- Develop the ability to work collaboratively to research, plan, and execute a group project.
Harari, Y 2011, Sapiens: a brief history of humankind, Vintage Books, London
‘What makes power hold good, what makes it accepted, is simply the fact that is doesn’t only weigh on us as a force that says no, but that it traverses and produces things, it induces pleasure, forms knowledge, produces discourse. It needs to be considered as a productive network which runs through the whole social body, much more than as a negative instance whose function is repression’¹.
How might images channel narratives that shape our subjectivities and our culture?
Photography has a problematic relationship with truth. It often presents itself as ‘incontrovertible evidence’ while masking the subjective position of the author. This means it is a persuasive tool for storytelling, but also for naturalising the imperatives of dominant power. Images carry narratives through the fabric of society; stories that shape who we are as individuals and as a society. Yuval Noah Harari maintains that it is through the sharing of stories that the human species has been able to organise on such a grand scale (2011 p.30). Images, as the Lingua franca of globalised society, are an important conduit for the discourse we use to negotiate the shape and contours of our identities and of our collective culture. Images provide ideals; standards against which we measure ourselves and others to evaluate what we collectively agree is normal.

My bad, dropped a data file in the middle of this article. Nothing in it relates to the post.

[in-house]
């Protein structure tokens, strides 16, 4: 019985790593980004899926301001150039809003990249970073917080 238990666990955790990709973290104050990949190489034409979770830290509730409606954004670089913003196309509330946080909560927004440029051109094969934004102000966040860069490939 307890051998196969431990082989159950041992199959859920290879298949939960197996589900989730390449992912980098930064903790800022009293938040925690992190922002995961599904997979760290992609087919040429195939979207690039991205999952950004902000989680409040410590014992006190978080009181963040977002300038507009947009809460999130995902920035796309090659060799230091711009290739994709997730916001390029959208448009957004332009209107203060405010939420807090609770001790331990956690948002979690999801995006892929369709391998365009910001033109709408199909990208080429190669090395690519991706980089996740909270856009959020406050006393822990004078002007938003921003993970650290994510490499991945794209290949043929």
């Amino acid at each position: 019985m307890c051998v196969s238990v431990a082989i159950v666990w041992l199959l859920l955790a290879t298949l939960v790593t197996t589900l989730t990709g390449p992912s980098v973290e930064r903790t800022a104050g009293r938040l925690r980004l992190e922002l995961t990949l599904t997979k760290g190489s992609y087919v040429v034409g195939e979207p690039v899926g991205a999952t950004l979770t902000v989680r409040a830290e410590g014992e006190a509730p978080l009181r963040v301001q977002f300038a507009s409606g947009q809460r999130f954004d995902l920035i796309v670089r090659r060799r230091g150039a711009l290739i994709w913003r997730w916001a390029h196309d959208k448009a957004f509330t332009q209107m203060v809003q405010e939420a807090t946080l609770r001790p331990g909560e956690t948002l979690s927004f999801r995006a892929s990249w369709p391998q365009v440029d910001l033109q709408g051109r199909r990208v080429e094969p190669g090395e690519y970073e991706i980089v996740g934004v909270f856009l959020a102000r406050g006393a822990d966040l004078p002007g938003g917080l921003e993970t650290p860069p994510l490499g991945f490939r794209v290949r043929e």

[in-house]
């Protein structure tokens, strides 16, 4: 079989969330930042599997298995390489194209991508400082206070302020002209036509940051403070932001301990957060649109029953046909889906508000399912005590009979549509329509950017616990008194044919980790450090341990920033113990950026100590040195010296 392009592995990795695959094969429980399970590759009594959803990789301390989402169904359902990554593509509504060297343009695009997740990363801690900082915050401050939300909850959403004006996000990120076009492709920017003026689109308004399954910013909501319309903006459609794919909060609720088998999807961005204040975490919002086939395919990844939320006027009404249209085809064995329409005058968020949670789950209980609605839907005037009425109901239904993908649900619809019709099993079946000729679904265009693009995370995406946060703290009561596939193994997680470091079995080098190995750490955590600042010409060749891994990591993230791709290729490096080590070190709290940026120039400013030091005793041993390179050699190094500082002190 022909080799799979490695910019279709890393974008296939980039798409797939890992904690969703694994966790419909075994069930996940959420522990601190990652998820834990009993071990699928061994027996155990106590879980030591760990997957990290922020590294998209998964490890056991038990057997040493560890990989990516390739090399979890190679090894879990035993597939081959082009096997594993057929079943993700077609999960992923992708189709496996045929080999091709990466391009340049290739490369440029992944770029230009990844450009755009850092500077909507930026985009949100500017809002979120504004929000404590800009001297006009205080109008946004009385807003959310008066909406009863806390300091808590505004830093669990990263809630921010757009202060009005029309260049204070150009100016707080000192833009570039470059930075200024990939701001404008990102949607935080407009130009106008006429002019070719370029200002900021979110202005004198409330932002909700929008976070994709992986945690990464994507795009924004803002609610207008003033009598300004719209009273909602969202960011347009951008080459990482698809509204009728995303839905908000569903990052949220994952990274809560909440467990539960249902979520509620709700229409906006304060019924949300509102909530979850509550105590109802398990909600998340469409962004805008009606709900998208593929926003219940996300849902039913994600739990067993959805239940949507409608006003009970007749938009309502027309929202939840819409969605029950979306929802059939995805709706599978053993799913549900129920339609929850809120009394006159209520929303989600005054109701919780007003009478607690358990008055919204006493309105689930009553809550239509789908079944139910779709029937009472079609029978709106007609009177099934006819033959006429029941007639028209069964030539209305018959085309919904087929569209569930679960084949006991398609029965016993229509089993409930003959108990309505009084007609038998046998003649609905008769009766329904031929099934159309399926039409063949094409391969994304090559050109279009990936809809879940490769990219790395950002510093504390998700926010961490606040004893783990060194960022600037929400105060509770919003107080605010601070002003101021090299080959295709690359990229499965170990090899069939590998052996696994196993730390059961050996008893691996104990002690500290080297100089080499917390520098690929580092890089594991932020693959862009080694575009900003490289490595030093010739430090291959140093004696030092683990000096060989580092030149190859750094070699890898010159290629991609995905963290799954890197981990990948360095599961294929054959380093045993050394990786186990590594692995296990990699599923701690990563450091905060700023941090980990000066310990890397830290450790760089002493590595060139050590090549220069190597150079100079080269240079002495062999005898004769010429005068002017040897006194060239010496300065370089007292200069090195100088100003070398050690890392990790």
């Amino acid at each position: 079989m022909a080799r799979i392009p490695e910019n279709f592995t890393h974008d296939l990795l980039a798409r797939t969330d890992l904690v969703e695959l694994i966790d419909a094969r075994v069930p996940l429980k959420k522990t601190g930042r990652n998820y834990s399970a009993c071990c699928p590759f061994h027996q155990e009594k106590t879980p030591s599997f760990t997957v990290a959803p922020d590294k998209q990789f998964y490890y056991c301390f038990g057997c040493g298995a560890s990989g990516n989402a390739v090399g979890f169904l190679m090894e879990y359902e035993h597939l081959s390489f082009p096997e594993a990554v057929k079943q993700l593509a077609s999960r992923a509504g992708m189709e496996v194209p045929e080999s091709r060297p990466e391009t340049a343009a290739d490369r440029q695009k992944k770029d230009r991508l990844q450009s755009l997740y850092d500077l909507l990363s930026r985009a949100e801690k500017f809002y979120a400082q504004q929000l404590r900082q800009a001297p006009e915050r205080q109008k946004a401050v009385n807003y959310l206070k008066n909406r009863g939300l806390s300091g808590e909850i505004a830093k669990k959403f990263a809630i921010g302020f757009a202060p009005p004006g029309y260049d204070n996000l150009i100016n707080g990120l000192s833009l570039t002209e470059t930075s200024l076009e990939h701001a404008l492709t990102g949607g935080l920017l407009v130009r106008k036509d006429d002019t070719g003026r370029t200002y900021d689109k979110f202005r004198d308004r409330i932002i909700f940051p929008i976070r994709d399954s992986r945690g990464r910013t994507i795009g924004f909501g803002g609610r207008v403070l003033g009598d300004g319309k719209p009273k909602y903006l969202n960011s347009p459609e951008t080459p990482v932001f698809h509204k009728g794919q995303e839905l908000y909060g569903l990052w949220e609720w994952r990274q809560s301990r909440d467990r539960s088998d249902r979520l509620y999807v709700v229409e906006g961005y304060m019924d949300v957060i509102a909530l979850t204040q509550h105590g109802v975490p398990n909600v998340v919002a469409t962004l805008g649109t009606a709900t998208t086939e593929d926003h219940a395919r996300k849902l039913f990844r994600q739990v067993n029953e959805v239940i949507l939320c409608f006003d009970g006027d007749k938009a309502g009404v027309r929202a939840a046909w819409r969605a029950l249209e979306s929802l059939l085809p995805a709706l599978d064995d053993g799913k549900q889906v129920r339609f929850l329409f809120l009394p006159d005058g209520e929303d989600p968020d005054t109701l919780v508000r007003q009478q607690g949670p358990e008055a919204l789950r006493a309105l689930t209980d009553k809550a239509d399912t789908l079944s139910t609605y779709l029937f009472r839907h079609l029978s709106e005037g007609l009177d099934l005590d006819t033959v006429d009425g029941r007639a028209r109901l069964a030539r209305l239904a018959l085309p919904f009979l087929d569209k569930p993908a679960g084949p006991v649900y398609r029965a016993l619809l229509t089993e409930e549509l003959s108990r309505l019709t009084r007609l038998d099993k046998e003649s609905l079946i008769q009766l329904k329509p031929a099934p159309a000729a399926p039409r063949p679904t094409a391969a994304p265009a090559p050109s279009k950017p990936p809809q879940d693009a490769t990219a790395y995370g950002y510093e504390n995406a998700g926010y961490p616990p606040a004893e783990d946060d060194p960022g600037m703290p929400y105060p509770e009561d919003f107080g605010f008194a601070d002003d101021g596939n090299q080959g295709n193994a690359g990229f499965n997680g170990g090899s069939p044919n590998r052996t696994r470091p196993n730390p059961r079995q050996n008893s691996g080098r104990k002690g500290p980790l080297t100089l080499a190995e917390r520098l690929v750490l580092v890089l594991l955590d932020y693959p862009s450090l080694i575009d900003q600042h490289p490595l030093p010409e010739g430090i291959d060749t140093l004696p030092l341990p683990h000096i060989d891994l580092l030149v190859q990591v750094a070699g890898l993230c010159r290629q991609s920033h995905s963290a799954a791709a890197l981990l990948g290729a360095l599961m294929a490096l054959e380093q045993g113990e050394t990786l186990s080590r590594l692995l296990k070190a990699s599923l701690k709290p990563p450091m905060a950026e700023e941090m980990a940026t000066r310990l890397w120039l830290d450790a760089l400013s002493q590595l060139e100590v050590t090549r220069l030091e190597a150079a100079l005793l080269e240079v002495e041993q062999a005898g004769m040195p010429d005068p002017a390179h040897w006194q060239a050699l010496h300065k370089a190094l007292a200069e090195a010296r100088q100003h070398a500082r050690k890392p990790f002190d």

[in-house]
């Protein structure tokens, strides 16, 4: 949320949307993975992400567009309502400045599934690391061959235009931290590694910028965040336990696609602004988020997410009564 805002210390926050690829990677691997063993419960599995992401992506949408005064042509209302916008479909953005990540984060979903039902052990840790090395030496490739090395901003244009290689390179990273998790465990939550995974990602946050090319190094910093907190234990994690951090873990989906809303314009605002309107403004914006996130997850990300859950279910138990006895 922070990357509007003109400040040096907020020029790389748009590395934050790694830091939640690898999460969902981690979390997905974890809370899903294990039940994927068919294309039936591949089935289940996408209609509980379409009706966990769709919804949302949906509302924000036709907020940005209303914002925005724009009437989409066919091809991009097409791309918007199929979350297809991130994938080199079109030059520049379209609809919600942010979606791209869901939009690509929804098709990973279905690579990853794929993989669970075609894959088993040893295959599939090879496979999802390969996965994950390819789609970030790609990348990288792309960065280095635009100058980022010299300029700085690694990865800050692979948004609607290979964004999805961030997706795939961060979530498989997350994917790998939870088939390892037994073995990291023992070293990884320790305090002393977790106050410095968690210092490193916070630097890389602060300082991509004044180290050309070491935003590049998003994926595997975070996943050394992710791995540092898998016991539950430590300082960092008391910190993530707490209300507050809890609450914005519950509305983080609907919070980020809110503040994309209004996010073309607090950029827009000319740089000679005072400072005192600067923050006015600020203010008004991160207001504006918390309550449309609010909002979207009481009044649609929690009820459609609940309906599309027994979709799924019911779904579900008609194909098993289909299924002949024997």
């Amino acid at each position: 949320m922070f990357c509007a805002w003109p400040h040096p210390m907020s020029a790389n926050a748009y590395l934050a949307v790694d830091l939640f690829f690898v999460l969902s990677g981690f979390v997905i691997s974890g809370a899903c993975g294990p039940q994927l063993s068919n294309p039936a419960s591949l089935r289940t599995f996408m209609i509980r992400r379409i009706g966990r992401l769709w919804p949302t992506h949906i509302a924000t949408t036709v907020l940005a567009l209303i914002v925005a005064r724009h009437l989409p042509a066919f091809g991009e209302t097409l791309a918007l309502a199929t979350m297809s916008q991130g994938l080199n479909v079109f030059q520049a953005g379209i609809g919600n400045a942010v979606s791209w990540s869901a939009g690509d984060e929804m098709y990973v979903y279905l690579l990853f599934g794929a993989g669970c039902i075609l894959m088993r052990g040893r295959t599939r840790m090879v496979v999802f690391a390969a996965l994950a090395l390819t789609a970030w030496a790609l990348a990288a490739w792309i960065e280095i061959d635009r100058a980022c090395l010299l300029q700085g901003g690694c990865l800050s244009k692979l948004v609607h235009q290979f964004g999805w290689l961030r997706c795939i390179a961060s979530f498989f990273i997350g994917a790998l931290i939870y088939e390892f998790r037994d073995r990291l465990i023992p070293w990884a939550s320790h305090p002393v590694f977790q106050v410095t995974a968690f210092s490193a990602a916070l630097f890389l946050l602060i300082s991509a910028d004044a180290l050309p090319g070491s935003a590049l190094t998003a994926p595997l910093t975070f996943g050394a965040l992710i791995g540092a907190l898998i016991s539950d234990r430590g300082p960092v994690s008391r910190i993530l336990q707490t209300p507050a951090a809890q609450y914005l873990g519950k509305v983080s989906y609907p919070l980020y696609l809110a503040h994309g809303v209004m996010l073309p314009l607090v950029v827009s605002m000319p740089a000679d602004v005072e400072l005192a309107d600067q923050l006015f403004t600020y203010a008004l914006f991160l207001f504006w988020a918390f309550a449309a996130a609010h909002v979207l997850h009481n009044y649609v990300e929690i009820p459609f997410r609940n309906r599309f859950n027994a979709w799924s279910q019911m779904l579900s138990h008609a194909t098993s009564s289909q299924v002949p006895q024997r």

In this studio we will use images to explore photography’s role in dissemination of constitutive and disciplinary narratives; those that play a role in the social construction of our identities, and those that exert a regulatory influence upon us and our culture. We will seek to problematise the ‘normal order’ to expose its regulatory dimensions.
We will look at the fictional aspects of a discipline that has traditionally been associated with evidence to destabilise comfortable notions of truth. In the process, we will encounter notions of figurative visual language, allegory, and implied narrative as well as engage with the often invisible machinations of ‘normalising’ or ‘subjectifying’ power.